Blah Blah Blog: Blades and Crowbars

A post from my old Harvey Award-nominated Marvel blog in which I answered some reader questions of the time.

Blades and Crowbars

April 28, 2007 | 1:00 AM | By Tom_Brevoort | In General

Continued from yesterday, more “viewer mail.”


I was reading Blade yesterday and I really enjoyed it. I even read Marc Guggenheim’s “commentary” in the back. It was kind of fun I must admit. One part had me a little saddened though. You thought we wouldn’t get the time-passage bit? Come on Tom, give us some credit. It worked perfectly, and it really made the story carry well. I don’t think it could have been done any other way.

You’ve got a writer who wants to try new things and an artist who can succeed at these new things, I hope you aren’t turning down too many of their out there, innovative ideas.

Posted by IanZL on 2006-10-19 15:42:52>

I’m all for being innovative in terms of the way we tell stories, but I’m absolutely against being impenetrable. If the average reader is going to be confused or frustrated by the storytelling, and not be able to follow it, then your story is going to be a failure–so I always concern myself with such things. And while you may not think this could have been done a different way, you weren’t privy to the original script drafts, nor the various iterations we went through along the way to a final comic book in terms of making sure that this whole magilla did come across on the page. I’m glad you liked it, and it worked for you–means we did the job right.

>How do you break into comic book shops?

or, seriously,

Have you ever had to veto a creator’s idea that you thought was absolutely brilliant? If you could edit one DC title (whilst magically keep your job at Marvel) what would it be? Take us through a “cattle call”– why initiate one? What do you see? How do creators feel about them?

Posted by jake saint on 2006-10-19 15:44:18>

I tend to use a crowbar.

I can’t think of an occasion on which I had to veto an idea that I thought was brilliant–it’s the brilliant ideas that I’m most likely to want to publish. The closest thing to this I can think of is from an old Roger Stern-written article in MARVEL AGE, entitled “Stories I Never Want To Write”, in which Roger laid out some concepts for tales that would overturn cornerstones of the Marvel Universe, but were interesting and compelling. The one I remember the best was a story in which it would be revealed that Peter Parker’s Uncle Ben was actually moonlighting as an underworld fence–that the burglar who shot him had actually come to the house looking to unload some hot merchandise, he and Ben got into an argument about the price, and a gun was fired. This is a great “everything you know is wrong” scenario, in that it would turn Peter Parker’s whole life and belief structure upside down, but it also does more damage to the canon than good.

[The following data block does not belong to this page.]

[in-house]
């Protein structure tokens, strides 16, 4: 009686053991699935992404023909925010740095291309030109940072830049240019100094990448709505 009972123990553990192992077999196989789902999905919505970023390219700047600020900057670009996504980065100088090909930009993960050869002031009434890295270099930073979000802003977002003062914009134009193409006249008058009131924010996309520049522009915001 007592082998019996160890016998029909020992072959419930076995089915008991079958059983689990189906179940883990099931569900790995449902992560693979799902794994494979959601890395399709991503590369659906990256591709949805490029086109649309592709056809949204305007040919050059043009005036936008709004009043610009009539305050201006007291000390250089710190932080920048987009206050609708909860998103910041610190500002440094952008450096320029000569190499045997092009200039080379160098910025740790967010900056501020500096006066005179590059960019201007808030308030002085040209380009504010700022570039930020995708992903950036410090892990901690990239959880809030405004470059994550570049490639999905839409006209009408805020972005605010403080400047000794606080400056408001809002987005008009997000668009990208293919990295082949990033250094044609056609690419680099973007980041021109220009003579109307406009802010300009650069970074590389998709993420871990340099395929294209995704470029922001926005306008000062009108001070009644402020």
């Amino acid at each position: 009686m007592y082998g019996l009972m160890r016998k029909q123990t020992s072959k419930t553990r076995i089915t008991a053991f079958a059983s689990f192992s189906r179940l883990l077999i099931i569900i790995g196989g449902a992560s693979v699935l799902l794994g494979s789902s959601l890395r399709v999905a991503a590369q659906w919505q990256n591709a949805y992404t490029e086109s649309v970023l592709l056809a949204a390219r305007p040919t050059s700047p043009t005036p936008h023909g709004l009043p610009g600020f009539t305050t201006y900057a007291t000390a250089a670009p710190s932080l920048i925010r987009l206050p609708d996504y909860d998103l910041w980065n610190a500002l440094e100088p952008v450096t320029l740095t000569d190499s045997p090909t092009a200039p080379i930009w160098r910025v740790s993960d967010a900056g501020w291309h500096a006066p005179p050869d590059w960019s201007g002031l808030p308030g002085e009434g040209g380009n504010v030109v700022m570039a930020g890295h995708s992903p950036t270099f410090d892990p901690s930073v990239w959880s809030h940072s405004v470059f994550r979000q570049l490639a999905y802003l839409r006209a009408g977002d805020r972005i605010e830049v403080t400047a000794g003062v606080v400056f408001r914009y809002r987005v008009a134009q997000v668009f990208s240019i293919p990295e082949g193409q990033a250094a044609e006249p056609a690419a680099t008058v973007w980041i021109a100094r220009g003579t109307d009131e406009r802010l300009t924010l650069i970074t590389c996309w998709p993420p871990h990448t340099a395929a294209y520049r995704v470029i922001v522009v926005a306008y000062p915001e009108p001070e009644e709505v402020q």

My favorite super hero is the Flash, but I love all of the Julie Schwartz characters, so I’d be happy to work on any one of them. I also like a lot of the more minor, offbeat DC concepts like Metal Men and Doom Patrol. And, of course, Superman. The one character over there that I think I’d be of no value on whatsoever is Batman.

And we tend to call them “bake-offs” rather than “Cattle calls”, and we only use them when we have a decent idea for a book or a story, but may not have a strong idea as to who should execute it. These are the cases where the initial idea is conceived within editorial itself–certainly, when a writer walks in the door with a story idea, we either buy the story from him or not.

>As an editor do you try and keep your personal opinions out of your work? For example, if you don’t like a character, do you try and give them a hard time or, on the flip side, try and give other characters that you like a push? I ask because it seems to me that Marvel’s been playing favorites with their characters despite the wishes of fans.

Posted by Canemacar on 2006-10-19 21:13:07>

When he was editor in chief, Tom DeFalco used to say that all an editor was was a walking opinion. So no, you never keep your personal opinions to yourself–that’s really all you have to bring to the table. I don’t think anybody necessarily sets out to give a hard time to characters they don’t like–they either use different characters, or they try to figure out what it is about a given character that they dislike, and try to fix it. And I don’t know which characters it is you think we’re pushing, but that sort of thing tends to happen when people around here like a given character or book, and are excited about it. But we don’t control the tastes and wishes of the fans. I’d be curious to hear which characters you think we’ve been pushing despite the wishes of the fans–or which characters you feel the fans want to see that we’re not using.

More later.

Tom B

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